Man died from knife wounds to the head and body, pathologist tells trial

Helen Jones (53) and Keith O’Hara (43) deny murdering Paul Jones (55) in Cork

A Corkman died as a result of two chop wounds to the head and a series of stab wounds to the body and would have died within an hour of receiving them,a murder trial has heard.

State Pathologist Dr Linda Mulligan told the murder trial of Helen Jones (53) and Keith O'Hara (43) that Ms Jones's brother, Paul had received a total of 25 chop and stab wounds when he was found in the hallway of his home on the Bandon Road in Cork on September 7th, 2019.

Ms Jones and Mr O'Hara, both with addresses at Cahergal Avenue, Mayfield, deny the murder of Paul Jones (55) at his home on September 4th.

Ms Jones also denies a charge of aggravated burglary and Mr O’Hara denies a charge of burglary on the same date.


Dr Mulligan told the jury of seven men and five women at the Central Criminal Court sitting in Cork that a postmortem revealed Mr Jones had suffered a total of 25 chop or stab wounds as well as 30 bruises, lacerations and scratches .

She said two chop wounds to the top of his head had exposed and fractured his skull. These, she said, were consistent with being inflicted with a sharp and heavy object and could have been caused by a machete which gardaí recovered near the murder scene.

Mr Jones also suffered a chop wound to his left hand which could again have been caused by the machete, she said. He also suffered three stab wounds his face and neck as well as 12 stab wounds to the front of his body, two to his back and two to his right arm.

These stab wounds, which were caused by a sharp bladed knife and were up to 12cm deep, caused damage to Mr Jones’s right lung, his right kidney and liver and led to a significant loss of blood. They also had the potential to be fatal, she said.

Traumatic injuries

Dr Mulligan told the court that it was her belief that the cause of death in the case was the chop wounds to the head allied to the multiple stab wounds to the trunk and right arm, adding that the severity of all these traumatic injuries were enough to cause death.

Dr Mulligan said that Mr Jones would have been rendered unconscious as soon as he received the two chop wounds to the head. Under cross-examination by Tom Creed SC, for Mr O'Hara, she said she believed Mr Jones died within 30 to 60 minutes of receiving the injuries.

The trial also heard from taxi driver, Pat Moynihan, who said he collected Ms Jones and Mr O'Hara at their house at Cahergal Avenue on the night of the alleged murder. He drove them to Mr Jones's house on Bandon Road after agreeing a fee of €20 to drop them there and bring them home.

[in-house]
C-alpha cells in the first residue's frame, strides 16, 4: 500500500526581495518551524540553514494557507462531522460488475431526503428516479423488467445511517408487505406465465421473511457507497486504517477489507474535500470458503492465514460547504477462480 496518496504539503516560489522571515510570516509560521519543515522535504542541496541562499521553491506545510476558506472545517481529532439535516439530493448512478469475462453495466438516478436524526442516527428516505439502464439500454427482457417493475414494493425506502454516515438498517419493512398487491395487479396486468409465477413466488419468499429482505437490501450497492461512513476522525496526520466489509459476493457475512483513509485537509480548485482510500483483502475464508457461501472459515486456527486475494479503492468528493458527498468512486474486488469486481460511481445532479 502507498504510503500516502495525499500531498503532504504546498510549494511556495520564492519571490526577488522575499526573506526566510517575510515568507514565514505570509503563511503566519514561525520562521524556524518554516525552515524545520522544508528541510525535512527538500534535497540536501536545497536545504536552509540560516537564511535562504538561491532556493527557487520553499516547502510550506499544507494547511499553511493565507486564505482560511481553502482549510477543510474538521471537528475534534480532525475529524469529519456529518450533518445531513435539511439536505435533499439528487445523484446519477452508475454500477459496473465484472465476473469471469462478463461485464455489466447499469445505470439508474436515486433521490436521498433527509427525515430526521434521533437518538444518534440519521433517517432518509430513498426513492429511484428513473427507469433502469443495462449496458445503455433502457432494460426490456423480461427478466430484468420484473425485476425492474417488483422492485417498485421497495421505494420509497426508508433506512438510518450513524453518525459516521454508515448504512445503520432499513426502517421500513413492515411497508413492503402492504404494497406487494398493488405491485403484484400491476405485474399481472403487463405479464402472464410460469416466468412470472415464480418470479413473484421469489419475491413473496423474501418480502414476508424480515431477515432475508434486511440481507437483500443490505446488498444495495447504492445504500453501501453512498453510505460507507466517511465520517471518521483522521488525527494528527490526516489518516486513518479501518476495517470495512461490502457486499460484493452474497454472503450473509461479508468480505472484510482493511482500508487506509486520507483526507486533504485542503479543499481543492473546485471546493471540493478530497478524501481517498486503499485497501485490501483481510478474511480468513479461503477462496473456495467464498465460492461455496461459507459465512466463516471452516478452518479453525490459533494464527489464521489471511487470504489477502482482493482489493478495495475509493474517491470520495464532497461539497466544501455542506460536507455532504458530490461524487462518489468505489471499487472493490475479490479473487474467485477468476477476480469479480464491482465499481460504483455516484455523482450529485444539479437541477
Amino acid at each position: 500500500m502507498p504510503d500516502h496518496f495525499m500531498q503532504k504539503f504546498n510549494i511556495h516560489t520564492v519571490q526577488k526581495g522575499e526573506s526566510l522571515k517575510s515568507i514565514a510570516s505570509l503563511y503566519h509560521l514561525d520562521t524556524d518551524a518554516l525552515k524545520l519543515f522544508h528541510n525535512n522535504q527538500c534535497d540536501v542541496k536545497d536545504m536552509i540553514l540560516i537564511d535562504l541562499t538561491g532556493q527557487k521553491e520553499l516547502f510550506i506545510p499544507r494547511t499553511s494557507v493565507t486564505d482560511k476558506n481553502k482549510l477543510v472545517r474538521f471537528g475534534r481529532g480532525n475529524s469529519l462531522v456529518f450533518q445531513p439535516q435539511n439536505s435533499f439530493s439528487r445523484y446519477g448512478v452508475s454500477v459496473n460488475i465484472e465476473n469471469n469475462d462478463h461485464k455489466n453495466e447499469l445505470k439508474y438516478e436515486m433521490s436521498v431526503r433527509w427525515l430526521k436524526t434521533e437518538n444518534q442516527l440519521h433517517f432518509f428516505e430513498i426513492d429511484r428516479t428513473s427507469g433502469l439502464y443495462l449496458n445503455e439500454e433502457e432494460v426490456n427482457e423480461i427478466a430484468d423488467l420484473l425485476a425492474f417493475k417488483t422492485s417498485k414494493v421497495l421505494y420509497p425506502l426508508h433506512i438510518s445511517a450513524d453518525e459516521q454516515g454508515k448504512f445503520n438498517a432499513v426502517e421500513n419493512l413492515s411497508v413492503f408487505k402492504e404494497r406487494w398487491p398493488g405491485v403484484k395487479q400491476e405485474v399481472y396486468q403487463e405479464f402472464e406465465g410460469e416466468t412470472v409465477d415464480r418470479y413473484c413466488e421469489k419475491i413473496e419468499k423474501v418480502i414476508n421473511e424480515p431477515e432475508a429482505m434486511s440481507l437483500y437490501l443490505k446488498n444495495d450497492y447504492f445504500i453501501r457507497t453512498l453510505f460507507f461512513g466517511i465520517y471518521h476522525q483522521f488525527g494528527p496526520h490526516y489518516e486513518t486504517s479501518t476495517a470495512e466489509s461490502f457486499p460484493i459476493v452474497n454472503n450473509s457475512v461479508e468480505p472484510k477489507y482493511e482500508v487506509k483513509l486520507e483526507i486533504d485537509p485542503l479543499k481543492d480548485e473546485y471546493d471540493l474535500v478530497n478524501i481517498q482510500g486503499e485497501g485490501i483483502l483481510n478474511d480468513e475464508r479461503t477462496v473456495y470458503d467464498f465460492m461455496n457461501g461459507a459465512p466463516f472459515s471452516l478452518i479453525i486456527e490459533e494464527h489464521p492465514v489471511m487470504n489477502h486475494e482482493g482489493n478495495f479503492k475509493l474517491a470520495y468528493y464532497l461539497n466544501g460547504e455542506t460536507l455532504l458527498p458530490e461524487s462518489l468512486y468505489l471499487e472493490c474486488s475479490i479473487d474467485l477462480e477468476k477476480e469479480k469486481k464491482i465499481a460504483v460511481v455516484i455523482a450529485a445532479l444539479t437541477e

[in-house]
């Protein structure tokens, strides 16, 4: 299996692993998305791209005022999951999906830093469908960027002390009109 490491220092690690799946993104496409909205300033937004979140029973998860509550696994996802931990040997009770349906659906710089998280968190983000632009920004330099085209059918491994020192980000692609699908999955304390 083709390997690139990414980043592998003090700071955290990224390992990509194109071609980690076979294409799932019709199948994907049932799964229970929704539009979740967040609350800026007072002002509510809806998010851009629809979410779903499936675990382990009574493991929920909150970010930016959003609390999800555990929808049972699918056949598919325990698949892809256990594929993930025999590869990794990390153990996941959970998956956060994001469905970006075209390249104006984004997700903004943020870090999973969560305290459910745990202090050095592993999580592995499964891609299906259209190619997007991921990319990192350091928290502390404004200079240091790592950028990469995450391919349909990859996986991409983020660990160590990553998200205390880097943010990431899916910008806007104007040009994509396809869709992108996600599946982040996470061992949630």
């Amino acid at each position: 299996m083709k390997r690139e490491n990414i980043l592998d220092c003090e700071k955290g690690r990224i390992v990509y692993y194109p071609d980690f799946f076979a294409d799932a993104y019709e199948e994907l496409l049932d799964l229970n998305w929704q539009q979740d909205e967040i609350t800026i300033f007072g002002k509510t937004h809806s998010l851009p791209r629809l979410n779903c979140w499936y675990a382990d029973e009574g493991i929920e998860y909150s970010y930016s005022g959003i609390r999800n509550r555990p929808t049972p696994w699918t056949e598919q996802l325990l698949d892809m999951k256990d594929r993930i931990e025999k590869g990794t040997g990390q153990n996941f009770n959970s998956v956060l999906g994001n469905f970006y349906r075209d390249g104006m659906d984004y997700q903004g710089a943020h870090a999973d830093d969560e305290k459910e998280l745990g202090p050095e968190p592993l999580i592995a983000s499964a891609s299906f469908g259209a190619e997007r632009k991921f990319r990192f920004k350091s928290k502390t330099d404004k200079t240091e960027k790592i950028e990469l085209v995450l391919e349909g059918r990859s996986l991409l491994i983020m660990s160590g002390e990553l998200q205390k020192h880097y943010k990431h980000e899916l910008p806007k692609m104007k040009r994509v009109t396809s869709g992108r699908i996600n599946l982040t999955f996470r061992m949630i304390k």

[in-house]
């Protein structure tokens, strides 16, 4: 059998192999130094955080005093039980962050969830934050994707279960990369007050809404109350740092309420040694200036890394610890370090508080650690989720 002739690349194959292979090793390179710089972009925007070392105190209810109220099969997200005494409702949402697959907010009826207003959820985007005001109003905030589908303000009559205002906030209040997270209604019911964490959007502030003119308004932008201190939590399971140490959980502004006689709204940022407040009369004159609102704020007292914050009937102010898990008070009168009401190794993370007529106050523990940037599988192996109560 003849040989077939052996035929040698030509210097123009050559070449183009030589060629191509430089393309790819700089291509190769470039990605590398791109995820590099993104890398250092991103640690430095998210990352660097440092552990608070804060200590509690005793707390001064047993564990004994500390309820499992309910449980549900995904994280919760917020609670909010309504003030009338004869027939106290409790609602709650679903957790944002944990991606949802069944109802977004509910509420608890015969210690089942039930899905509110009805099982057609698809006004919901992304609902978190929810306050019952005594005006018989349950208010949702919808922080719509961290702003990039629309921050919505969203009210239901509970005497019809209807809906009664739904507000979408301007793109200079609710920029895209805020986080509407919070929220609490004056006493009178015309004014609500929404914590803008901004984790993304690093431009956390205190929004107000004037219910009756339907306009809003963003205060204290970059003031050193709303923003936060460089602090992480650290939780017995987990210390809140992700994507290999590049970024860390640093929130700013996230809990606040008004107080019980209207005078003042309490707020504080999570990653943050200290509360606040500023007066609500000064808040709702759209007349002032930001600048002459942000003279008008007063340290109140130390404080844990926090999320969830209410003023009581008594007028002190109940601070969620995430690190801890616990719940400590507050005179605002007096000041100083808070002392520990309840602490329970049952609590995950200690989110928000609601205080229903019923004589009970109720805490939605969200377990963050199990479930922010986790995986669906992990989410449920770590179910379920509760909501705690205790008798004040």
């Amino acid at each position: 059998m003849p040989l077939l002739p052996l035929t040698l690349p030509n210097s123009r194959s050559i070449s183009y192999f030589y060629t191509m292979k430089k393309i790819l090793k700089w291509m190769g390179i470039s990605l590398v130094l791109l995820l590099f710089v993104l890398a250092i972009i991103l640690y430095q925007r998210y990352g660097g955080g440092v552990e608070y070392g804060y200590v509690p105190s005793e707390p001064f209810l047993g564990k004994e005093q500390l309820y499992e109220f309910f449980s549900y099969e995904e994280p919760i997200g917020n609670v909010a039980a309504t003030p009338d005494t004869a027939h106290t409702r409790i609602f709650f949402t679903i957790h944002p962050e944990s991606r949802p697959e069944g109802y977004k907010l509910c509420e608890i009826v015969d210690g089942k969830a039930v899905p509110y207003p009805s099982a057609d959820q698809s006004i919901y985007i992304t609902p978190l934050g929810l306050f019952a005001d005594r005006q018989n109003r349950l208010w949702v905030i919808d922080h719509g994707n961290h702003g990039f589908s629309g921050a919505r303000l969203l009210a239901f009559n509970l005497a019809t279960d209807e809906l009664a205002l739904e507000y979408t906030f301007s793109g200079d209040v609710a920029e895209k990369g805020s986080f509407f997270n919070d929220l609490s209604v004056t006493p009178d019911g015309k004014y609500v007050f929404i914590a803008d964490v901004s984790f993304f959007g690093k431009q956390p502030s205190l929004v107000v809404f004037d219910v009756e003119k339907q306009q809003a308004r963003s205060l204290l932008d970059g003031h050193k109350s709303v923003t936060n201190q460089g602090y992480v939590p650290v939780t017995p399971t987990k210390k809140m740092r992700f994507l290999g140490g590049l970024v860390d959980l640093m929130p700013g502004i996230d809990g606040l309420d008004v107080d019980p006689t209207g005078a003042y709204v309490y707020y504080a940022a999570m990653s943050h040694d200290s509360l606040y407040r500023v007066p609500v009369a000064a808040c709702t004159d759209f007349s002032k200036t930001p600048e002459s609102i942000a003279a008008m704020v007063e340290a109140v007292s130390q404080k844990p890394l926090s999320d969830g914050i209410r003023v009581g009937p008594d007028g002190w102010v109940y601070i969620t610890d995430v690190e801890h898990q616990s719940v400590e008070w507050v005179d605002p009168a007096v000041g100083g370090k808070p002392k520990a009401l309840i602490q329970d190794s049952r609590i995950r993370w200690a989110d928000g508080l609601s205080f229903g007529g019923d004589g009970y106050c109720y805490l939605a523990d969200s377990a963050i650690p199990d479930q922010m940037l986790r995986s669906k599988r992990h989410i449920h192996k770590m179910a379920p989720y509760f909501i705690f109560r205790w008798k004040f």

Mr Moynihan said that he parked on the opposite side of the Bandon Road to where Mr Jones lived.

Ms Jones went over to the door and started banging on it before returning to the taxi, he said. Mr Moynihan said he did a u-turn and parked outside the house again and Ms Jones got out.

He said that he knew both Ms Jones and Mr Jones as he used to have the occasional drink with their late father, Bill ‘The Horse’ Jones.

He said he saw Mr Jones standing in the doorway of his house in his boxer shorts after he opened the door.

Cross-examined by counsel for Ms Jones, Brendan Grehan SC, Mr Moyihan said that he could see that there was friction between them but he did not hear Mr Jones shouting at his sister, threatening to kill her or lunge at her.


"When I saw them at the start, I thought there was going to be a bit of aggression so I rang Togher Garda station but I got no answer. Helen was banging on the door and I thought there was going to be a bit of a blow up," said Mr Moynihan, adding he didn't hear the conversation between them.

Witnesses Carmel O'Herlihy and Marie Hennessy told the court that they were walking by Mr Jones' house at about 9.45pm when they noticed a woman in a dressing gown and with possibly slippers or thick socks on her feet banging on the door with a knife in her hand.

Ms O’Herlihy said she thought it might have been some sort of domestic dispute where the woman was locked out of her home. She said the woman hit the door about 1 0 times with the knife in her hand.

Ms O’Herlihy said no one answered the door as they passed.

Ms Hennessy also confirmed no one answered the door as they passed and she, like her friend, thought the woman may have been locked out of the house and trying to get back given she was in a dressing gown.

The case continues.

Barry Roche

Barry Roche

Barry Roche is Southern Correspondent of The Irish Times